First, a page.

The dietary shift from animal protein (AP) to plant protein (PP) sources is encouraged for both environmental and health reasons. For instance, PPs are associated with lower cardiovascular and diabetes risks compared with APs, although the underlying mechanisms mostly remain unknown. Metabolomics is a valuable tool for globally and mechanistically characterizing the impact of AP and PP intake, given its unique ability to provide integrated signatures and specific biomarkers of metabolic effects through a comprehensive snapshot of metabolic status. This scoping review is aimed at gathering and analyzing the available metabolomics data associated with PP- and AP-rich diets, and discusses the metabolic effects underlying these metabolomics signatures and their potential implication for cardiometabolic health. We selected 24 human studies comparing the urine, plasma, or serum metabolomes associated with diets with contrasted AP and PP intakes. Among the 439 metabolites reported in those studies as able to discriminate AP- and PP-rich diets, 46 were considered to provide a robust level of evidence, according to a scoring system, especially amino acids (AAs) and AA-related products. Branched-chain amino acids, aromatic amino acids (AAAs), glutamate, short-chain acylcarnitines, and trimethylamine-N-oxide, which are known to be related to an increased cardiometabolic risk, were associated with AP-rich diets, whereas glycine (rather related to a reduced risk) was associated with PP-rich diets. Tricarboxylic acid (TCA) cycle intermediates and products from gut microbiota AAA degradation were also often reported, but the direction of their associations differed across studies. Overall, AP- and PP-rich diets result in different metabolomics signatures, with several metabolites being plausible candidates to explain some of their differential associations with cardiometabolic risk. Additional studies specifically focusing on protein type, with rigorous intake control, are needed to better characterize the associated metabolic phenotypes and understand how they could mediate differential AP and PP effects on cardiometabolic risk.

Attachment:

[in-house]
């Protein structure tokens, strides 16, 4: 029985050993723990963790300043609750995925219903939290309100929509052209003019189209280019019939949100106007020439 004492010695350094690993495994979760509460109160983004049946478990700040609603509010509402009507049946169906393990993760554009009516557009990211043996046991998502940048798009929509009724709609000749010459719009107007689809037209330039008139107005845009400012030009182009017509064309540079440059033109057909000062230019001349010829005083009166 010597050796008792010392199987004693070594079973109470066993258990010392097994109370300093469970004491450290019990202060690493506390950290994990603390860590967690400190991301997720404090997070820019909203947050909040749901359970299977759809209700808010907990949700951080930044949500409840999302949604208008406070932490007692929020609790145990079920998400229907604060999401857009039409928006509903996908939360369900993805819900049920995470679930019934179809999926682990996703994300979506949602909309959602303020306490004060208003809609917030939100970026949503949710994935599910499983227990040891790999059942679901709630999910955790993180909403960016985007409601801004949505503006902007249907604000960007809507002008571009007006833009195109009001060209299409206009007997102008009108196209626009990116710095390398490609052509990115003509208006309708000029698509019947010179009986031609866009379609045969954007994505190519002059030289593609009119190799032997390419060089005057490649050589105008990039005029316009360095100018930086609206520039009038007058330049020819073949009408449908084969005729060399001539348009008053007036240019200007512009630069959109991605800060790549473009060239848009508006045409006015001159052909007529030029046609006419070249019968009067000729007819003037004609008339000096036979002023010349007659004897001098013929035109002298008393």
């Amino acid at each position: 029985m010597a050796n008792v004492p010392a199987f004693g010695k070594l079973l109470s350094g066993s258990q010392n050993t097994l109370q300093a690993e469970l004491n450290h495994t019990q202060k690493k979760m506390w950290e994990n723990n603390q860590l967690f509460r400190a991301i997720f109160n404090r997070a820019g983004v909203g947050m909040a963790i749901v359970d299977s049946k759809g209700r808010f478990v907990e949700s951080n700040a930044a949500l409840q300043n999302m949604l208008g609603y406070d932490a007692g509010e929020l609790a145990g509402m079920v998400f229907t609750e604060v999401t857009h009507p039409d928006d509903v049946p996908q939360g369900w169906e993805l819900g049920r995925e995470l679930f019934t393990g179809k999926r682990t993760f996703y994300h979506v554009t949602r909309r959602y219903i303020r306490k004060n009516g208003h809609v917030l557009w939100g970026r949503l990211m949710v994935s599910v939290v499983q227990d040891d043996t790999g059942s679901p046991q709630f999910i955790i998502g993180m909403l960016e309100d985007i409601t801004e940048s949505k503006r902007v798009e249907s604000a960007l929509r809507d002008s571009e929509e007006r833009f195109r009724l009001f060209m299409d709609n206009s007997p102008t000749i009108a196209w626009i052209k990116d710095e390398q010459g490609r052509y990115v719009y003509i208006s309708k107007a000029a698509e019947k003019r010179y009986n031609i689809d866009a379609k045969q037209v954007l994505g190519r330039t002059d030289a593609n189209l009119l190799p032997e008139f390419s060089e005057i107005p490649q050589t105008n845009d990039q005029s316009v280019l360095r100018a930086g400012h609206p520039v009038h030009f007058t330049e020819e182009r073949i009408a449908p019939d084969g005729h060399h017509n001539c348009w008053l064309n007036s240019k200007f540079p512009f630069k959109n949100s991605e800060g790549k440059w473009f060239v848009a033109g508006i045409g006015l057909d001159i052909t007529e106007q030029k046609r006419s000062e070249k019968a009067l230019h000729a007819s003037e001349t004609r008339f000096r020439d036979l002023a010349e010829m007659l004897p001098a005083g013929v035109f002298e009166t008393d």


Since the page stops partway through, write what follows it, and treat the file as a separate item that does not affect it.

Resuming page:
© The Author(s) 2021. Published by Oxford University Press on behalf of the American Society for Nutrition.